Feeds

Royal Society says goodbye to creationism row vicar

So long and thanks for all the fish

Top 5 reasons to deploy VMware with Tegile

The Royal Society has parted company with Professor Michael Reiss following the furore over the reverend slash biologist’s recent comments on how science teachers should tackle creationism in the classroom.

The top boffin club issued a statement late yesterday saying that “Professor Reiss and the Royal Society have agreed that, in the best interests of the Society, he will step down immediately as Director of Education a part time post he held on secondment”.

Reiss will return to his regular job as Professor of Science Education at the Institute of Education, the UK’s premier factory training and research establishment for school teachers.

Reiss sparked a row last week when papers reported he advocated the teaching of creationism in school science classes during the British Associations festival of science in Liverpool.

The society hit back last Friday issuing a statement quoting Reiss saying, "Creationism has no scientific basis."

The statement went on to quote Reiss: "However, when young people ask questions about creationism in science classes, teachers need to be able to explain to them why evolution and the Big Bang are scientific theories but they should also take the time to explain how science works and why creationism has no scientific basis.”

However, the clarification was not enough to calm a furious reaction from other scientists who said creationism had no place in science classes at all. Yesterday, the society recalibrated its position, saying that Reiss’ remarks at the festival, “were open to misinterpretation.”

“While it was not his intention,” it continued, “this has led to damage to the Society's reputation.”

However, it seems that the society still has some damage limitation to do, with scientists quoted by The Times this morning divided over Reiss’ treatment. While some were glad to see the back of him, others suggested he had indeed raised a serious point over how science teachers were supposed to deal with students from creationist backgrounds. ®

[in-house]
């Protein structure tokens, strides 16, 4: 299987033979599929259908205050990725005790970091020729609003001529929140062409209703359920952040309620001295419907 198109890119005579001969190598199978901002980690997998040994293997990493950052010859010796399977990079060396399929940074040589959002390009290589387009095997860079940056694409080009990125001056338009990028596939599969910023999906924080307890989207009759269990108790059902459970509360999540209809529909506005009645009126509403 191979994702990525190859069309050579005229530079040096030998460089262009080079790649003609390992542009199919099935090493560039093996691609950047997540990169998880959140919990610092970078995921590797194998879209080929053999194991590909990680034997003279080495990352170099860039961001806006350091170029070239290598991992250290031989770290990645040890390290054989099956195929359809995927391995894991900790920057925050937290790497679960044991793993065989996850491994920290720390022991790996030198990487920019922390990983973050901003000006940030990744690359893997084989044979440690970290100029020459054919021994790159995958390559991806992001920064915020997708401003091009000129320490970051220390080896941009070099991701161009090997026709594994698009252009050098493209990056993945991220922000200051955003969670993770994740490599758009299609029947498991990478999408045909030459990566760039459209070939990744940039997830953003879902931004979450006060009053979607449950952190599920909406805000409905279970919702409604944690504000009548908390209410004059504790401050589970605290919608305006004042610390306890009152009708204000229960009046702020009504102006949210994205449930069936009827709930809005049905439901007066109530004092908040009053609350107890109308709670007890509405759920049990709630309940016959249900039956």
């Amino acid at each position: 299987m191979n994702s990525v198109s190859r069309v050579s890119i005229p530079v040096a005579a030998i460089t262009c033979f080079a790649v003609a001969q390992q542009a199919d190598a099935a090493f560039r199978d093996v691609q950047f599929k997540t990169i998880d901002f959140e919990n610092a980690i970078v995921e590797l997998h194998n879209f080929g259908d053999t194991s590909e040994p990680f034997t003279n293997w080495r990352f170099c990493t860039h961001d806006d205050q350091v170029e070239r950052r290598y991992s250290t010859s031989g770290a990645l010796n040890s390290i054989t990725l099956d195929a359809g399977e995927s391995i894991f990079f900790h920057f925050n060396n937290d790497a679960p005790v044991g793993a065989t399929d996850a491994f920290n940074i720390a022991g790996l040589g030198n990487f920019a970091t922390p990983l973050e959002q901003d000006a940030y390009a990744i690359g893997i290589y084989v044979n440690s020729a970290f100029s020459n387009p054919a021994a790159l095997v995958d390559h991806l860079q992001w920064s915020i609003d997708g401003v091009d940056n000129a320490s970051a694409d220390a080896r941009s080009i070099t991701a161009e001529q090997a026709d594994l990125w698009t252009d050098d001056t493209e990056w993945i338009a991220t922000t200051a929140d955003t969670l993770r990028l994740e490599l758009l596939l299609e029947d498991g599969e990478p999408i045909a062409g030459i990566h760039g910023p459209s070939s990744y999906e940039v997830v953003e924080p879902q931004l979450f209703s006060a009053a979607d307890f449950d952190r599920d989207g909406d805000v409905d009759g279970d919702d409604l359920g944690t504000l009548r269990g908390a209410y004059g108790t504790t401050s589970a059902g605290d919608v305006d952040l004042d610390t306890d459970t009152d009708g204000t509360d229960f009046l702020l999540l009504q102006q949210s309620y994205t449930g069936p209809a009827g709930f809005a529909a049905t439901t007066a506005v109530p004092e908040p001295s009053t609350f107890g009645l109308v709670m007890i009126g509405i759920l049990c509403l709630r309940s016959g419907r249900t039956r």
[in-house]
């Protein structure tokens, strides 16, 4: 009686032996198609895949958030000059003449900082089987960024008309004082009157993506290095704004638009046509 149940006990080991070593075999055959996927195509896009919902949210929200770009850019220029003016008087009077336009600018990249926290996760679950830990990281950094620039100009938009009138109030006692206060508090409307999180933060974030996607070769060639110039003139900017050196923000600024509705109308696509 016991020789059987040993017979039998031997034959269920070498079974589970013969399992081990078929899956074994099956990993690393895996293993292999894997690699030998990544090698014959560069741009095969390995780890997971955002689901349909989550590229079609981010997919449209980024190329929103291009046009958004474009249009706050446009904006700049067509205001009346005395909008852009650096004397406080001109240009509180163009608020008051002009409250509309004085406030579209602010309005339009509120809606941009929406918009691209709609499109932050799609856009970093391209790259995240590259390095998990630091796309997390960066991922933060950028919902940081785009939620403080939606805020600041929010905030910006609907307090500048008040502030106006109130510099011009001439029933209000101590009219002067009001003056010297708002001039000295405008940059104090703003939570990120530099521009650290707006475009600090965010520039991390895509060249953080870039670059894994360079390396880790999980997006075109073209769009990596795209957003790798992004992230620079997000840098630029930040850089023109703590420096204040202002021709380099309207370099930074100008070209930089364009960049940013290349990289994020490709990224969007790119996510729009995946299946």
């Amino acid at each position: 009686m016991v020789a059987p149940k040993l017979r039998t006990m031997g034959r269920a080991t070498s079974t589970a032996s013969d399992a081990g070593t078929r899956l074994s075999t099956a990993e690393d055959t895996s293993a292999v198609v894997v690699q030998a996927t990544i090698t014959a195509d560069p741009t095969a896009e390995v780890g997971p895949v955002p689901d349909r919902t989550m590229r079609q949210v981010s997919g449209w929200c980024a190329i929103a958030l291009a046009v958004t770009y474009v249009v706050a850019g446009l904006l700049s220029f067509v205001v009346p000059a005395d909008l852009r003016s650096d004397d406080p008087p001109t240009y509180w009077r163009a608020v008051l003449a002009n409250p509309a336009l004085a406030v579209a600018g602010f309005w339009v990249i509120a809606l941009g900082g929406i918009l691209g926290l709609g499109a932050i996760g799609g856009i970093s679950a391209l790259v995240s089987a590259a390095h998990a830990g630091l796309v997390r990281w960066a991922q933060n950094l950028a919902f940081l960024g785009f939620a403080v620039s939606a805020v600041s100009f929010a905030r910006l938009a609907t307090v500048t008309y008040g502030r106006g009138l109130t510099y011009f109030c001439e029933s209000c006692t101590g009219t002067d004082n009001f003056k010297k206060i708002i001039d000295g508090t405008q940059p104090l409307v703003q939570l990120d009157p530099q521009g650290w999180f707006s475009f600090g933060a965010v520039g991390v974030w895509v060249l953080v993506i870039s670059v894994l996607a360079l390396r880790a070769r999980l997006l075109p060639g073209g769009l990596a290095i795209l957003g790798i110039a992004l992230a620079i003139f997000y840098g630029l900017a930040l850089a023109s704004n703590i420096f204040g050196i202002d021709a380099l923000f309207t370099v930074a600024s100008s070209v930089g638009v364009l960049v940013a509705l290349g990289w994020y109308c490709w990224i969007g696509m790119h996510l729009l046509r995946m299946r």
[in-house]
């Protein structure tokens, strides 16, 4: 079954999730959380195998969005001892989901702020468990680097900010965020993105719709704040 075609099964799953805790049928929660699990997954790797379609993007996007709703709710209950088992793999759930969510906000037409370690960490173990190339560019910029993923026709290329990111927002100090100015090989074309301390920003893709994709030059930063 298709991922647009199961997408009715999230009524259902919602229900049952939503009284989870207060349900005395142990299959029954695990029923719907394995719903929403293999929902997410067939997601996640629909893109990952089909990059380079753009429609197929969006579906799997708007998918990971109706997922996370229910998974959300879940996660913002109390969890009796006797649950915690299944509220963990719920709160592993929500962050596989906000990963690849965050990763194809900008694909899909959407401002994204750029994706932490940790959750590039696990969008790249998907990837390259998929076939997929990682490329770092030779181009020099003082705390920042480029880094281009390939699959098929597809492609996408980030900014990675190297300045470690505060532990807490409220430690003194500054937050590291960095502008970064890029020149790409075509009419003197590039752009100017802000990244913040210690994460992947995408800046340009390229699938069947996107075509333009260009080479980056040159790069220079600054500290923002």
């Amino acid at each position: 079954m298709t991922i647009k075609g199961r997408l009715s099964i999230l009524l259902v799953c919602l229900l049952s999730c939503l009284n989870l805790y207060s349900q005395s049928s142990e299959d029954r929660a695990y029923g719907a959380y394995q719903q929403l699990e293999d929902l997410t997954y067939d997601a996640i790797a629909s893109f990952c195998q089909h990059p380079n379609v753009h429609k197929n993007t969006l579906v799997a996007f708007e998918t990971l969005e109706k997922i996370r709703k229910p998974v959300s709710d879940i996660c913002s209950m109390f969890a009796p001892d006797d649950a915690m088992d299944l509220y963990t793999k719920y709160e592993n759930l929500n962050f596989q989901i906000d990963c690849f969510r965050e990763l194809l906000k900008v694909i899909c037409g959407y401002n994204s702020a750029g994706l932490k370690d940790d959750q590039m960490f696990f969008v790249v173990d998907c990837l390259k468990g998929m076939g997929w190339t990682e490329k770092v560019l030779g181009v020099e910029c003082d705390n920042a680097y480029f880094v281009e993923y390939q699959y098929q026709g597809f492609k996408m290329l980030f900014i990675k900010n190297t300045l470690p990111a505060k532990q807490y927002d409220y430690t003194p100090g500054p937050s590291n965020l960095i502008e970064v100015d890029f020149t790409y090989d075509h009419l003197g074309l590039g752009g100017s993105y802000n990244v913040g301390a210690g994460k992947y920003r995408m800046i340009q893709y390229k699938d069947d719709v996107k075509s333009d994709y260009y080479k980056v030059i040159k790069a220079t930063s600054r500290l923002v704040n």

Beginner's guide to SSL certificates

More from The Register

next story
PORTAL TO ELSEWHERE scried in small galaxy far, far away
Supermassive black hole dominates titchy star formation
Boffins say they've got Lithium batteries the wrong way around
Surprises at the nano-scale mean our ideas about how they charge could be all wrong
Edge Research Lab to tackle chilly LOHAN's final test flight
Our US allies to probe potential Vulture 2 servo freeze
Europe prepares to INVADE comet: Rosetta landing site chosen
No word yet on whether backup site is labelled 'K'
Cracked it - Vulture 2 power podule fires servos for 4 HOURS
Pixhawk avionics juice issue sorted, onwards to Spaceport America
Archaeologists and robots on hunt for more Antikythera pieces
How much of the world's oldest computer can they find?
prev story

Whitepapers

Secure remote control for conventional and virtual desktops
Balancing user privacy and privileged access, in accordance with compliance frameworks and legislation. Evaluating any potential remote control choice.
Intelligent flash storage arrays
Tegile Intelligent Storage Arrays with IntelliFlash helps IT boost storage utilization and effciency while delivering unmatched storage savings and performance.
WIN a very cool portable ZX Spectrum
Win a one-off portable Spectrum built by legendary hardware hacker Ben Heck
High Performance for All
While HPC is not new, it has traditionally been seen as a specialist area – is it now geared up to meet more mainstream requirements?
Beginner's guide to SSL certificates
De-mystify the technology involved and give you the information you need to make the best decision when considering your online security options.